One of the most noted ideas of Jean-Jacques Rousseau is the idea of forcing man to be free. That is because we are “born free yet everywhere we are in chains,” we are limited and constrained by our circumstances which keep us from being free.
Being used to what we know and adapting to the ways of the past, we resist what is new — even if we know and recognize that there is something wrong about the present. Man is a product of his environment, therefore he becomes part of that, which almost instinctively resists change. Those who only knew darkness will be afraid of the light. Those who only knew how to be slaves and servants will have to overcome their own prison to fight for others and their country.
The context of Antonio Luna’s time can be characterized by this. The Philippines was beginning its struggle for freedom from the Spaniards who ruled us for 300 long years. Most people were used to being subservient.
We were used to being ruled. We had no concept of a “nation,” not even the idea of having the freedom to rule our own land. There was certainly no national pride nor national consciousness that would drive Filipinos to fight and die for their country. (READ: Heneral Luna: Essential viewing)
This made the fierce leadership of Luna needed, forcing Filipinos to claim their freedom. Luna had to pull people out of the learned helplessness that had enslaved them. He had to show the people the way to be free — which required sweat, blood, and sacrifice. It demanded greatness.
Building a nation
Because the idea of a Filipino nation was new at that time, Filipinos were extremely divided — something we continue to confront until today.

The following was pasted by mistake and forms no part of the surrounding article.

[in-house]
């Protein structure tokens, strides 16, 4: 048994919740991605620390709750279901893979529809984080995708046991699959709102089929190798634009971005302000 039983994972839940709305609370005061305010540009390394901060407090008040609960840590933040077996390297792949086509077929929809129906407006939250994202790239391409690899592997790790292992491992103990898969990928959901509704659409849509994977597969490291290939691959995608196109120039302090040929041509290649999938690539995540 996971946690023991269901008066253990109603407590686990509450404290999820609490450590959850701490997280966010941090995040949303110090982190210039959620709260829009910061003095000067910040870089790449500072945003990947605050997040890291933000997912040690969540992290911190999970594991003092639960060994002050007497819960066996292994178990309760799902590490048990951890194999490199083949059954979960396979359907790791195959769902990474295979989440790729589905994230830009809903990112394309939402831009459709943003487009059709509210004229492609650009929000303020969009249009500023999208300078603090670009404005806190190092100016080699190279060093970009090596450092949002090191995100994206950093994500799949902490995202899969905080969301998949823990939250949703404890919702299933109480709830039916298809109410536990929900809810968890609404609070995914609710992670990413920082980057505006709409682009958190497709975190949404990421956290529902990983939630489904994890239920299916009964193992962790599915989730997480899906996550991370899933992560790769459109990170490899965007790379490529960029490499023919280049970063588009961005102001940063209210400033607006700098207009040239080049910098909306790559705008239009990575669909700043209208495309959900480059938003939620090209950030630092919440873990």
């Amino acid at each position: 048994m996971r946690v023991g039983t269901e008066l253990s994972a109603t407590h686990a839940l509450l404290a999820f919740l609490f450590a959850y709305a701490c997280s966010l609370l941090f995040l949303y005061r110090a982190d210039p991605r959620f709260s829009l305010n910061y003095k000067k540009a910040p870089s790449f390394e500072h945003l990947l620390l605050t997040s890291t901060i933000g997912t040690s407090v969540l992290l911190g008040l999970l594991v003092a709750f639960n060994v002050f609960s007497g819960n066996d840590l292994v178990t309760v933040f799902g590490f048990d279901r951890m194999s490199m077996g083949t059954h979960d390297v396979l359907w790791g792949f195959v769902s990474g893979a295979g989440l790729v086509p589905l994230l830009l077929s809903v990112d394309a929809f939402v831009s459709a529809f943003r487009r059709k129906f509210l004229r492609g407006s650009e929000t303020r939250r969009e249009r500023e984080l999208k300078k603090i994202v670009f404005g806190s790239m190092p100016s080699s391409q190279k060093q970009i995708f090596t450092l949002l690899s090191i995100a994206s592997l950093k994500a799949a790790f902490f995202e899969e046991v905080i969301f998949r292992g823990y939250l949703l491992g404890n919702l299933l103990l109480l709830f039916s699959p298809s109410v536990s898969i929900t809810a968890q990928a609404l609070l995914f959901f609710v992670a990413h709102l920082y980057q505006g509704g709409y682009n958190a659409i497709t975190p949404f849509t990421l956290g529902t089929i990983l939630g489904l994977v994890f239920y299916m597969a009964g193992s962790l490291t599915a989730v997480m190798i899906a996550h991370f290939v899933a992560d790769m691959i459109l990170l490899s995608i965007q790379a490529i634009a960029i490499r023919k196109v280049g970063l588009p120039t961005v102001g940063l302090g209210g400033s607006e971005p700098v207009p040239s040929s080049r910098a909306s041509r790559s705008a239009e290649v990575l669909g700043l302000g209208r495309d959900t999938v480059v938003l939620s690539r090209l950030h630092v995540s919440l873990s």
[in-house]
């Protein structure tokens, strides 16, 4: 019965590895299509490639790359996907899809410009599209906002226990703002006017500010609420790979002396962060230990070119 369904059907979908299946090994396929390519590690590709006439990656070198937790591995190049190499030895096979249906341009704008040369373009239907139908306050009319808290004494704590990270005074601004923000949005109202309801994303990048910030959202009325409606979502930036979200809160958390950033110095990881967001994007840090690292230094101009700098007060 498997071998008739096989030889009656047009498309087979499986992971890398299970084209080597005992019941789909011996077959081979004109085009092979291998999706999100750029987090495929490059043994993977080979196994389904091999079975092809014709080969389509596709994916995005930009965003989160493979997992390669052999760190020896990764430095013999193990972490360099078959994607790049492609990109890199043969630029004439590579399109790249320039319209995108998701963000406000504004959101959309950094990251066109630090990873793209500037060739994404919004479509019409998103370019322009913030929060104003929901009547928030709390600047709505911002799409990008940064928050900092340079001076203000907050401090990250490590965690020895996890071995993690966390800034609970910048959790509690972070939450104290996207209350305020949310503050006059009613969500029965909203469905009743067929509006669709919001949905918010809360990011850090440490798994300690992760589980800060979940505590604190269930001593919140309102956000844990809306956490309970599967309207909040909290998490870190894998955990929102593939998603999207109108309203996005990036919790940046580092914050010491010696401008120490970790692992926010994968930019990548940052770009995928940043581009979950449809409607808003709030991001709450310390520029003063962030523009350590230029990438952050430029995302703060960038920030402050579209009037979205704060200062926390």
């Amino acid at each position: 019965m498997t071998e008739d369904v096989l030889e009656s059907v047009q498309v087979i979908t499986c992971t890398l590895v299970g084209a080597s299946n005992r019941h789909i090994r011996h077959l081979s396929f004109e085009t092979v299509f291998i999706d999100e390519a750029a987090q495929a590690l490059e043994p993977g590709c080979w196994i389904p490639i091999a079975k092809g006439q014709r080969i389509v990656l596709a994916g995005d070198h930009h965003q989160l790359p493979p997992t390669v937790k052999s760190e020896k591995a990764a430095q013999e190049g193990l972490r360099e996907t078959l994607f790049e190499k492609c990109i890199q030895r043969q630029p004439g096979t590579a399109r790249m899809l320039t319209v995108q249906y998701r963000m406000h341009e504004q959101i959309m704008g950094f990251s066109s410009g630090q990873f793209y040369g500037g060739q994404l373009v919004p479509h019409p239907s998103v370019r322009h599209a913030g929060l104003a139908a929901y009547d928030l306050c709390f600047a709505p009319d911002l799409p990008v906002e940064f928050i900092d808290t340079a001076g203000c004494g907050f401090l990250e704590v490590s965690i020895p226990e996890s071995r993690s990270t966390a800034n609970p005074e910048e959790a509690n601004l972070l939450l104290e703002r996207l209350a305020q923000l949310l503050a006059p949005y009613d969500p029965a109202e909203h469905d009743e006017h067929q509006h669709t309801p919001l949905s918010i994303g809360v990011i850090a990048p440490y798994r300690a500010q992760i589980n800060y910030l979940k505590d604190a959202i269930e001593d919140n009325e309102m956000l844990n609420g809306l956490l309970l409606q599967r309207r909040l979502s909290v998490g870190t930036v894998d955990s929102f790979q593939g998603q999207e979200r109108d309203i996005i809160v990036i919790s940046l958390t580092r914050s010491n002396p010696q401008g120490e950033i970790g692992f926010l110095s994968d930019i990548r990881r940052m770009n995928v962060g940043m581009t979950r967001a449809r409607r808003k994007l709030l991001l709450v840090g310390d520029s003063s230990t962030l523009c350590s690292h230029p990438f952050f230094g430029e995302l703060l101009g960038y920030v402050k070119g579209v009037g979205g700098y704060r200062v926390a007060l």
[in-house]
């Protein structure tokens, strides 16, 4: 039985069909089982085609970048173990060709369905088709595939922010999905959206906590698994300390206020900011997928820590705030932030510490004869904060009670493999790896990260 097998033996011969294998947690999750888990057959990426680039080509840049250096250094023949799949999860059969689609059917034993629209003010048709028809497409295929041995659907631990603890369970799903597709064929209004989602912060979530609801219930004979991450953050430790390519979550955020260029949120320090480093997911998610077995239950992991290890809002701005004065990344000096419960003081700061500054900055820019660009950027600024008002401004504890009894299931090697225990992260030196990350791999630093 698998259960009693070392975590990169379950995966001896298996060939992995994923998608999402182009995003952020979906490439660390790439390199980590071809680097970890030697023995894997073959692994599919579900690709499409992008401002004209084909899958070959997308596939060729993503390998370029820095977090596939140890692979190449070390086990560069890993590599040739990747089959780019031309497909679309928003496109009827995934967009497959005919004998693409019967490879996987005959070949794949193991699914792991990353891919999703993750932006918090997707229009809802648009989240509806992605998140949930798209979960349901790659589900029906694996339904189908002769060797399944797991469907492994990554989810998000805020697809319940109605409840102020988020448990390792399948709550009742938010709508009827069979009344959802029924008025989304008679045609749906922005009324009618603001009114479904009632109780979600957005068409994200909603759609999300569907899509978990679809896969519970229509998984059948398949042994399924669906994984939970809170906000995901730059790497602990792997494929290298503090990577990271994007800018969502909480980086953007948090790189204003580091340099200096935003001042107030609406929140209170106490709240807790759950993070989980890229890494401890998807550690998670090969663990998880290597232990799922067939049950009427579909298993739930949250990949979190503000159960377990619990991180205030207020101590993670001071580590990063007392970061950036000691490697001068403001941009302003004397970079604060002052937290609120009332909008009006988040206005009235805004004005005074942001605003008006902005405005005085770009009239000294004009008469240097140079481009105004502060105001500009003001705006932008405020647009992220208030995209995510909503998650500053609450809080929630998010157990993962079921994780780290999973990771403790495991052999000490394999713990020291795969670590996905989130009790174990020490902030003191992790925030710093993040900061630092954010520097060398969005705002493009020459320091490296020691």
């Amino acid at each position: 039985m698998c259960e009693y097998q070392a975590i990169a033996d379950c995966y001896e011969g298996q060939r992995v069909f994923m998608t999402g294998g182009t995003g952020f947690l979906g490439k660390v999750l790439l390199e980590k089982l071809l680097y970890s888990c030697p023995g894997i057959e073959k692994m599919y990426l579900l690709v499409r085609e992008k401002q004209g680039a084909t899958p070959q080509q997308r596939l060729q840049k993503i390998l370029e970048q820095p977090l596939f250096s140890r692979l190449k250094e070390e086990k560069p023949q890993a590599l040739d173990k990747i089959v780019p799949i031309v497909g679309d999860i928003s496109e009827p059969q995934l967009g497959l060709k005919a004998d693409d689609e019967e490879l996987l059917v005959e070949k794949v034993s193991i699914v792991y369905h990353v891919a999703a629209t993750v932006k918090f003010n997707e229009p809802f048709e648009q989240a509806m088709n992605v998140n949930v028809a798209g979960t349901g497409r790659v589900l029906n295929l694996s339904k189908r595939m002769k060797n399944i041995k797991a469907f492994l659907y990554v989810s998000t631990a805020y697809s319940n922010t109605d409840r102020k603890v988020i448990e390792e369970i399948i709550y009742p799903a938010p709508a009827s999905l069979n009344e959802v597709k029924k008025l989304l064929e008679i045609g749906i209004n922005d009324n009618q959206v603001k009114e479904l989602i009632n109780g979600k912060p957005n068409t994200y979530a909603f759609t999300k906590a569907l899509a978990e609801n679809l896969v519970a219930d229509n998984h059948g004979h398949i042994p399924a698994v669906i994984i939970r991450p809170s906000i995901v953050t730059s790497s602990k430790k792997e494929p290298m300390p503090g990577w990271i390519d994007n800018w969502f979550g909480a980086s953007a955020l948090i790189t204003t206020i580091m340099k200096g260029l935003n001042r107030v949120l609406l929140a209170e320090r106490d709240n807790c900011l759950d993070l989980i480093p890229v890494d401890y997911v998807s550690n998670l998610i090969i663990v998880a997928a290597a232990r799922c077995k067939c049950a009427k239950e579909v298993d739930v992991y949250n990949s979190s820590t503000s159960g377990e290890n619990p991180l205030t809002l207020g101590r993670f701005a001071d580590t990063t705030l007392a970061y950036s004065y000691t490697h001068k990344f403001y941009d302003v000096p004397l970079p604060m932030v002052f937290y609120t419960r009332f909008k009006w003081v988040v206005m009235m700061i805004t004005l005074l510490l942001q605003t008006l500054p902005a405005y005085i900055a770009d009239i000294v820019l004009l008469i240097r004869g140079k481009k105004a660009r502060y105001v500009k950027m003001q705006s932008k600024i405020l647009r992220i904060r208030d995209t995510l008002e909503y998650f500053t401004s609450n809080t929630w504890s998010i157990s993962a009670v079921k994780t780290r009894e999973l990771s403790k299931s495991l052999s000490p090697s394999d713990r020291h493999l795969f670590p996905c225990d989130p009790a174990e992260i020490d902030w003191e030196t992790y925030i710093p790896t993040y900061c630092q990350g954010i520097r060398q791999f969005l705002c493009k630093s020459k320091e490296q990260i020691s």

The biggest challenge then, which the film Heneral Luna depicted vividly, was regionalism. The film, in fact, started with the military receiving their new uniforms to be used across military camps nationwide for the first time. General Luna thought the uniforms were important in building a common identity.
A strong leadership that will compel obedience to the central command in order to achieve unity was needed. Without a central command, without unity, not only would the Philippines not stand a chance against the Americans, there would not have been a Philippine nation to defend and die for in the first place.
General Luna was not only trying to win a war, he was building a nation and teaching its people to be free. His style of leadership was a necessity given such context and goals.
Leadership by example
Luna’s last will and testament, found in his papers after his death dated March 31, 1899, quoted by Ambeth Ocampo, shows Luna’s deepest love for his country:
“1. I leave whatever I have to my mother. 2. If they will kill me, wrap me in a Filipino flag with all the clothing with which I was dressed when killed, and bury me in the ground. 3. I wish to state freely that I would die willingly for my country, for our independence, without thereby looking for death.”
This is “ang mamatay ng dahil sa iyo (die because of you)” at its finest.
Before General Luna demanded Filipinos to fight for the country, he first showed an example and led the way. He did not demand what he could not offer. General Luna led by example. (READ: Heneral Luna: Bayan o sarili?)
Antonio Luna was ready to die for his country from the onset. He knew what was at stake. He gave up a life of comfort and complacency to fight for his country’s freedom. General Luna was a loving and loyal son to Inang Bayan and he expected that same love and dedication from each Filipino. Why? Because he knew that’s the only way for the Philippines to be free.
“Sabihin mo sa ating mga kababayan na hindi nakakamit ang kalayaan sa kanilang pagaaruga sa kanilang mga mahal sa buhay. Kailangan nilang magbayad. Dugo at pawis. Kailangan nilang tumalon sa kawalan,” the general said.
(Tell our countrymen that freedom was not achieved by caring for their loved ones. We need to pay. Blood and Sweat. We need to jump into the abyss.)
“Heneral Luna” is a movie to watch. Thanks to this movie, the Philippines is given the chance to honor the sacrifice of General Antonio Luna. It also reminded us of how great the enemies that lie within us are. — Rappler.com
Joy Aceron is program director of Political Democracy and Reforms (PODER) of the Ateneo School of Government.